Members of the Society of Professional Engineering Employees in Aerospace (SPEEA) on September 19 held a spontaneous lunch time march and rally at the Boeing plant in Everett, Washington to show their disgust with Boeing’s latest contract offer. About 1,500 engineers and technical workers took part in the demonstration.
Since April, SPEEA and Boeing had been negotiating a new contract. In June, the union proposed that the current contract be extended and remain in force over the next four years. The company offered a counter proposal that called for significant concessions.
On September 17, the SPEEA bargaining teams voted unanimously to reject the company’s offer calling it “disrespectful.”
SPEEA leadership subsequently said that it would send the company’s offer to the union’s members and let them vote on whether to accept or reject it. Ballots were mailed on September 20 to the union’s members.
Most of the members work in the Puget Sound area but some work in Oregon, California, and Utah. The ballots are due back on October 1 when they will be tallied and the results made public.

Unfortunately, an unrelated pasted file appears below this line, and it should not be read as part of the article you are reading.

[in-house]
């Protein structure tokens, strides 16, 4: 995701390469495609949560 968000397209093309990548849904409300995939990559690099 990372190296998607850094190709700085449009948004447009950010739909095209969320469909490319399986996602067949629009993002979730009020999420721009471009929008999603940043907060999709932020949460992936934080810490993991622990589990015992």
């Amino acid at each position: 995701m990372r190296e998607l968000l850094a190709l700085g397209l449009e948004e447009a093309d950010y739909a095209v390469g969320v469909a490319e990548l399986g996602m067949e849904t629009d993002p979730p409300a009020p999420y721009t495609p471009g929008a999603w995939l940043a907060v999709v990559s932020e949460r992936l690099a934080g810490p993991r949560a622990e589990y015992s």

Unions leaders urged the membership to reject the company offer.
“There is nothing in this offer worth accepting,” say Ray Goforth, executive director of SPEEA. “This offer is so terrible, it’s important for our members to see it and let Boeing know directly what they think.”
According to the union, at a time when Boeing is making record profits and has a 4,000 plane order backlog it is demanding that its professional engineering staff and technical workers accept contract concessions.
“From wage pools that are the lowest since 1975, increased out-of-pocket costs for medical benefits, and drastically changing retiree benefits, the Boeing offers cut away the purchasing power and contract rights of our 23,000 represented employees in the SPEEA Professional and Technical bargaining units,” reads a statement on the union’s website.
Boeing also wants to strip disability and life insurance from those on military leave and insert contract language that gives the company the right to strip retirees of medical insurance and layoff experienced staff so that they can be replaced by lower paid new staff.
“This proposal fails at every level to recognize our contributions or respect the professionalism and dedication we bring to work each day,” reads the union’s statement.
The union is providing members with contract calculator on its website that allows them to calculate how the company’s contract offer would affect their paycheck.
The contract vote is not a strike authorization vote. Should members reject the contract, they would need to vote again on whether to authorize a strike.